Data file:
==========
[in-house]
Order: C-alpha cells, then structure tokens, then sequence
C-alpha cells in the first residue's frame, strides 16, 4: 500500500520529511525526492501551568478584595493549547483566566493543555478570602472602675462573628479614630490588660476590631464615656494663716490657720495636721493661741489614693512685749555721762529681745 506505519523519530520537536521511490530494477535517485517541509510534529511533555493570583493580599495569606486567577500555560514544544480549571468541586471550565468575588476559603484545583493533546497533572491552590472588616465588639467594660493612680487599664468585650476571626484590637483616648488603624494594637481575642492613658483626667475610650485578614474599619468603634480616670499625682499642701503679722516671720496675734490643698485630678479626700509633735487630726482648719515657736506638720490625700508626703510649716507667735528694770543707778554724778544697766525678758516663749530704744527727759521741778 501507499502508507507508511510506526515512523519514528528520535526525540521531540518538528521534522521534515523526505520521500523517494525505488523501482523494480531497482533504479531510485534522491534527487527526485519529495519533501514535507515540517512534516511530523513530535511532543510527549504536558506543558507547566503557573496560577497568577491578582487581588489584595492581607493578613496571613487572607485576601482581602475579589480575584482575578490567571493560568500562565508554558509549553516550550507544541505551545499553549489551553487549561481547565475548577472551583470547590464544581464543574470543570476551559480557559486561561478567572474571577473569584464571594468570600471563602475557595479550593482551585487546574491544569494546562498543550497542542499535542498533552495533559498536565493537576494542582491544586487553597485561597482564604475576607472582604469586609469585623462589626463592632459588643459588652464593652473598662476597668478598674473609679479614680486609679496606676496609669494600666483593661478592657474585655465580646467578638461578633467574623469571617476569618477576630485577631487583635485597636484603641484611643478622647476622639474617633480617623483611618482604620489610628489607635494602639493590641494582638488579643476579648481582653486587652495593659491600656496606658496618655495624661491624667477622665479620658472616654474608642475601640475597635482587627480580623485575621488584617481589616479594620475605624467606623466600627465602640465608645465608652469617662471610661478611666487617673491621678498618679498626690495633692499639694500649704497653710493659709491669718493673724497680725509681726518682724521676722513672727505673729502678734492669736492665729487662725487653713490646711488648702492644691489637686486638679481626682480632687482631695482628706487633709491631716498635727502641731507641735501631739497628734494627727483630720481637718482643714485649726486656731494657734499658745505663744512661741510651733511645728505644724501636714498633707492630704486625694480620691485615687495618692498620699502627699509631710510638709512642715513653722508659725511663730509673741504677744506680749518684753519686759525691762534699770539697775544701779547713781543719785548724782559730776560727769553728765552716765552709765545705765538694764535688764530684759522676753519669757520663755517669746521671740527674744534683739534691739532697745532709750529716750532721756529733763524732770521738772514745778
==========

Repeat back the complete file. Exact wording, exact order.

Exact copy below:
[in-house]
Order: C-alpha cells, then structure tokens, then sequence
C-alpha cells in the first residue's frame, strides 16, 4: 500500500520529511525526492501551568478584595493549547483566566493543555478570602472602675462573628479614630490588660476590631464615656494663716490657720495636721493661741489614693512685749555721762529681745 506505519523519530520537536521511490530494477535517485517541509510534529511533555493570583493580599495569606486567577500555560514544544480549571468541586471550565468575588476559603484545583493533546497533572491552590472588616465588639467594660493612680487599664468585650476571626484590637483616648488603624494594637481575642492613658483626667475610650485578614474599619468603634480616670499625682499642701503679722516671720496675734490643698485630678479626700509633735487630726482648719515657736506638720490625700508626703510649716507667735528694770543707778554724778544697766525678758516663749530704744527727759521741778 501507499502508507507508511510506526515512523519514528528520535526525540521531540518538528521534522521534515523526505520521500523517494525505488523501482523494480531497482533504479531510485534522491534527487527526485519529495519533501514535507515540517512534516511530523513530535511532543510527549504536558506543558507547566503557573496560577497568577491578582487581588489584595492581607493578613496571613487572607485576601482581602475579589480575584482575578490567571493560568500562565508554558509549553516550550507544541505551545499553549489551553487549561481547565475548577472551583470547590464544581464543574470543570476551559480557559486561561478567572474571577473569584464571594468570600471563602475557595479550593482551585487546574491544569494546562498543550497542542499535542498533552495533559498536565493537576494542582491544586487553597485561597482564604475576607472582604469586609469585623462589626463592632459588643459588652464593652473598662476597668478598674473609679479614680486609679496606676496609669494600666483593661478592657474585655465580646467578638461578633467574623469571617476569618477576630485577631487583635485597636484603641484611643478622647476622639474617633480617623483611618482604620489610628489607635494602639493590641494582638488579643476579648481582653486587652495593659491600656496606658496618655495624661491624667477622665479620658472616654474608642475601640475597635482587627480580623485575621488584617481589616479594620475605624467606623466600627465602640465608645465608652469617662471610661478611666487617673491621678498618679498626690495633692499639694500649704497653710493659709491669718493673724497680725509681726518682724521676722513672727505673729502678734492669736492665729487662725487653713490646711488648702492644691489637686486638679481626682480632687482631695482628706487633709491631716498635727502641731507641735501631739497628734494627727483630720481637718482643714485649726486656731494657734499658745505663744512661741510651733511645728505644724501636714498633707492630704486625694480620691485615687495618692498620699502627699509631710510638709512642715513653722508659725511663730509673741504677744506680749518684753519686759525691762534699770539697775544701779547713781543719785548724782559730776560727769553728765552716765552709765545705765538694764535688764530684759522676753519669757520663755517669746521671740527674744534683739534691739532697745532709750529716750532721756529733763524732770521738772514745778